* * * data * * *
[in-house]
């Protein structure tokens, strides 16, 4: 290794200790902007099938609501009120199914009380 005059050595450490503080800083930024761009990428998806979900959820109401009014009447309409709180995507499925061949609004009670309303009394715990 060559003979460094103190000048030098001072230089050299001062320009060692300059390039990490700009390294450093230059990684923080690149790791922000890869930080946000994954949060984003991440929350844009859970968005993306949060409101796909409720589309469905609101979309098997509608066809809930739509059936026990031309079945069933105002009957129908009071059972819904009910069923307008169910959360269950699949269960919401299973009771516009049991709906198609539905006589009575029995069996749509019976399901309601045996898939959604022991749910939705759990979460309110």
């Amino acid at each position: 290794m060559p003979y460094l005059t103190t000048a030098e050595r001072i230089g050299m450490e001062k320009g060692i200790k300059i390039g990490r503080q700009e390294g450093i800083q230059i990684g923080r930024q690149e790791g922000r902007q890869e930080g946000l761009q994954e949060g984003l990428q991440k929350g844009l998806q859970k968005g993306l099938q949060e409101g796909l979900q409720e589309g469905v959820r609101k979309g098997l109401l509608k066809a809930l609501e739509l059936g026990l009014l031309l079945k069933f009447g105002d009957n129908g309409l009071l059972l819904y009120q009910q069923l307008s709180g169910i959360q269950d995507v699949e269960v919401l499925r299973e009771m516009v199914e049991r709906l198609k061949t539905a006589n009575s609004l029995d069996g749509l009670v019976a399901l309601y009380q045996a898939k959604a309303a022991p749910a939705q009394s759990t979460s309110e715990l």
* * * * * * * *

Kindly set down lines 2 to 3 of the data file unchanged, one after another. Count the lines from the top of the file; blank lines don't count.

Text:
């Protein structure tokens, strides 16, 4: 290794200790902007099938609501009120199914009380 005059050595450490503080800083930024761009990428998806979900959820109401009014009447309409709180995507499925061949609004009670309303009394715990 060559003979460094103190000048030098001072230089050299001062320009060692300059390039990490700009390294450093230059990684923080690149790791922000890869930080946000994954949060984003991440929350844009859970968005993306949060409101796909409720589309469905609101979309098997509608066809809930739509059936026990031309079945069933105002009957129908009071059972819904009910069923307008169910959360269950699949269960919401299973009771516009049991709906198609539905006589009575029995069996749509019976399901309601045996898939959604022991749910939705759990979460309110």
């Amino acid at each position: 290794m060559p003979y460094l005059t103190t000048a030098e050595r001072i230089g050299m450490e001062k320009g060692i200790k300059i390039g990490r503080q700009e390294g450093i800083q230059i990684g923080r930024q690149e790791g922000r902007q890869e930080g946000l761009q994954e949060g984003l990428q991440k929350g844009l998806q859970k968005g993306l099938q949060e409101g796909l979900q409720e589309g469905v959820r609101k979309g098997l109401l509608k066809a809930l609501e739509l059936g026990l009014l031309l079945k069933f009447g105002d009957n129908g309409l009071l059972l819904y009120q009910q069923l307008s709180g169910i959360q269950d995507v699949e269960v919401l499925r299973e009771m516009v199914e049991r709906l198609k061949t539905a006589n009575s609004l029995d069996g749509l009670v019976a399901l309601y009380q045996a898939k959604a309303a022991p749910a939705q009394s759990t979460s309110e715990l």